It’s the clamping effect of headphones that keep them securely on our heads and ears because without it they’d slide right of.  For those of us who wear headphones during exercise, the clamping effect is a big plus-point. It allows us to move around vigorously without having to keep readjusting. If the clamping effect is too strong, however, then it can become uncomfortable and painful as clamping puts pressure on the temporal bone as well as on the cartilage of the ear.  One way of reducing how much ‘clamping’ force a headphone has is to stretch the headphones over a row of books or over the box they came in.  Gently does it. After all, you don’t want to overstretch them and you still need the clamping effect to keep the cans on your head.  This should add a little ‘give’ and make them fit more comfortably. 


There’s Damage on Your Cushions

Headphone cushions are designed to be robust yet comfortable but if you’re not taking correct care of them then they can begin to crack and peel.  The biggest reason for this happening is sweat damage.  Sweat is corrosive. Not only will this look unsightly but it’s going to smell pretty bad, too.  It’s also going to make the cushions uncomfortable against the ear. You have a few options depending on the type of headphone you’re wearing.  One would be to buy a replacement pair of cushions. There are a number of third-party sellers on Amazon and eBay. You can also add sweat-proof headphone covers that will protect your cushions from moisture damage.

Wearing On-Ear and Over-Ear headphones in the Winter

Our ears can get very cold in the winter.  There’s no fat on them for a start and when the temperature drops, the body reduces blood flow to our extremities in order to keep our vital organs warm.  Cold ears aren’t just uncomfortable but they can be painful, too, and if you stick two cups over them, then they’re probably going to start hurting.  You can add earmuff covers to headphones to help keep your ears teddy bear soft whilst still enjoying your playlists, podcasts and albums.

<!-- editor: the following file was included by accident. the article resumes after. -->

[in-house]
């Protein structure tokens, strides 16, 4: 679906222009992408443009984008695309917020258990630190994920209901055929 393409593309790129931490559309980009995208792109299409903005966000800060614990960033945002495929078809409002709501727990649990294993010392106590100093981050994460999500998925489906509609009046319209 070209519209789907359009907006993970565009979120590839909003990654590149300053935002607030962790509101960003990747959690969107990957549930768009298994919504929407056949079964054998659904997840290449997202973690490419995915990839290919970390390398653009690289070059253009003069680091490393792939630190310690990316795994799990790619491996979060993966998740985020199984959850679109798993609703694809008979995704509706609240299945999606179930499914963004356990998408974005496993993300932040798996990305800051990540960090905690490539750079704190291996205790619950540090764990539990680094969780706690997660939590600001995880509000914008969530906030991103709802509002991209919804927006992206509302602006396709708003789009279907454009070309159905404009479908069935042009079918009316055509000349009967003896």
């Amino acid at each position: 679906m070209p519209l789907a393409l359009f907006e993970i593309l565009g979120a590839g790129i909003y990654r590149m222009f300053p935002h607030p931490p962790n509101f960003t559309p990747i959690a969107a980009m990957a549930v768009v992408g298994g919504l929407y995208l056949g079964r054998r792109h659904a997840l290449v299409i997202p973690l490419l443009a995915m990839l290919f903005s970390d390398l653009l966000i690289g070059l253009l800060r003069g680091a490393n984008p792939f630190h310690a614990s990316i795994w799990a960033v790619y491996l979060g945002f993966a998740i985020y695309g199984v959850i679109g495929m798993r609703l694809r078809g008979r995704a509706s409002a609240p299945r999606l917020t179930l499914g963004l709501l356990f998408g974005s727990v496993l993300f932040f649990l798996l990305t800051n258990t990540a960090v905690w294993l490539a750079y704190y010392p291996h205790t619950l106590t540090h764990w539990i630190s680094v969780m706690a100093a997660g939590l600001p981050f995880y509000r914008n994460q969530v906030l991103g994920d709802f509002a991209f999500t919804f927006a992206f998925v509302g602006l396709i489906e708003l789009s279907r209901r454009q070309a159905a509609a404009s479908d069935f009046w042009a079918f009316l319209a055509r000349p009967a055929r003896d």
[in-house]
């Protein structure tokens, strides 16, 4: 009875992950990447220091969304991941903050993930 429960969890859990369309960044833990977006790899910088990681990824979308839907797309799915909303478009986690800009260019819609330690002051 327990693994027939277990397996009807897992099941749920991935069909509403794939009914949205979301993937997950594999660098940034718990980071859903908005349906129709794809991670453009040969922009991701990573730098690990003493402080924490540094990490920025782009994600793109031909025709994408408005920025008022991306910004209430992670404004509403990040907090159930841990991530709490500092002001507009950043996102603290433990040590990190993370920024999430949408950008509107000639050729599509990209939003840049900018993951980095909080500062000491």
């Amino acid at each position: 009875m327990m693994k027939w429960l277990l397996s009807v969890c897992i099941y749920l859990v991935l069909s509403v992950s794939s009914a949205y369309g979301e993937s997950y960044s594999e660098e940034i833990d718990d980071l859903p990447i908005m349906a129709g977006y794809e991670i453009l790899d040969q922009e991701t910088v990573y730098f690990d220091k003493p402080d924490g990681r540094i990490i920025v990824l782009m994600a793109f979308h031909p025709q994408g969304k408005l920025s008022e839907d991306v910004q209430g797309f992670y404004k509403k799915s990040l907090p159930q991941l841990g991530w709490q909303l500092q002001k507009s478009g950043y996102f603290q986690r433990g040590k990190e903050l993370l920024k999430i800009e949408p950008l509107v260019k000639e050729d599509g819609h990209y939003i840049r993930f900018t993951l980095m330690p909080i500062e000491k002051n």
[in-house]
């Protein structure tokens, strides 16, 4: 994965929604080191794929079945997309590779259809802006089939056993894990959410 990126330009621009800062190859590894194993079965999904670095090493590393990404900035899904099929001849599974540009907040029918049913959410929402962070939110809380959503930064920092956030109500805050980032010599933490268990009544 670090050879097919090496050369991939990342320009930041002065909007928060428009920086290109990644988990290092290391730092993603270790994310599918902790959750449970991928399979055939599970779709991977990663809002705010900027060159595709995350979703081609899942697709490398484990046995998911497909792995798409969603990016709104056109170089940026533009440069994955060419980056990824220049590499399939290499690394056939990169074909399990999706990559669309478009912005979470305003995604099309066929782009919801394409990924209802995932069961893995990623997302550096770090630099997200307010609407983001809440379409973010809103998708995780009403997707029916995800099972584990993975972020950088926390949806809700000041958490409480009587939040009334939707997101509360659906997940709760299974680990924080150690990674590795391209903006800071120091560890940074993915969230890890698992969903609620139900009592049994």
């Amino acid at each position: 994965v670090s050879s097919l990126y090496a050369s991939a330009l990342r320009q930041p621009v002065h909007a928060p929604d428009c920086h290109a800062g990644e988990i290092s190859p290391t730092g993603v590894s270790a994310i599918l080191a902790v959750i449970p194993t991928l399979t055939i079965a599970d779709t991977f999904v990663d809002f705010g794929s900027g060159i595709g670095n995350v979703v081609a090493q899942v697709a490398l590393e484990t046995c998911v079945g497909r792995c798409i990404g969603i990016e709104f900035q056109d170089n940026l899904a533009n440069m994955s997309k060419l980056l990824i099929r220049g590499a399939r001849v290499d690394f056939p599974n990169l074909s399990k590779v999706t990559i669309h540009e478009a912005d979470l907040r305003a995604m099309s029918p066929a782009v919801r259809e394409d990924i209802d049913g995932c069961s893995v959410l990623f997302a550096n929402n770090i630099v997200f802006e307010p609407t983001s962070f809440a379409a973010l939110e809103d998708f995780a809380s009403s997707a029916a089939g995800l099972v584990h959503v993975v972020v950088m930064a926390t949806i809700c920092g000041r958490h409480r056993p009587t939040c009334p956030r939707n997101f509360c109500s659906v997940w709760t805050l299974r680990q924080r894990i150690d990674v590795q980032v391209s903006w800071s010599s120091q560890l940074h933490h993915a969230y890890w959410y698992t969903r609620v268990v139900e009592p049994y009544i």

Why Do Noise Cancelling Headphones Hurt My Ears? 

Some people just don’t seem to be able to get on with wearing active noise-cancelling headphones (ANC).  We wrote about this in a previous post looking at whether noise-cancelling headphones were safe to wear. We concluded that they’re safe but that some people had reported sensitivity to the effects of the active noise-cancelling technology. This could be due to the soundwaves emitted by ANC cans to counteract incoming ambient noise. One study looked into whether the headphones had been a contributing factor in one woman’s onset of vertigo-like symptoms after wearing a pair for 12 hours.  It’s possible that for some people ANC headphones simulate a kind of motion sickness. The Point Chaser blog writes about a personal experience of feeling pain and dizziness from wearing the Bose QC 35 II headphones. It points to a Reddit thread, too, of numerous users reporting ear pain and discomfort after wearing ANC headphones. 

  • There are a few things you can do, therefore, to reduce how much headphones hurt your ears. 
  • Where possible try before you buy to make sure they fit comfortably.  Check the size, too, before purchasing.
  • Take breaks from listening every so often. 
  • Turn the volume down if you’ve ramped it up. 
  • Keep the cushions in good shape by replacing wrecked ones and then adding a sweat-proof headphone cover. 
  • If your ears are prone to the cold, then add an earmuff headphone cover. 

What’s your secret to keeping your ears comfortable during long periods of headphone use?  Drop us a comment below.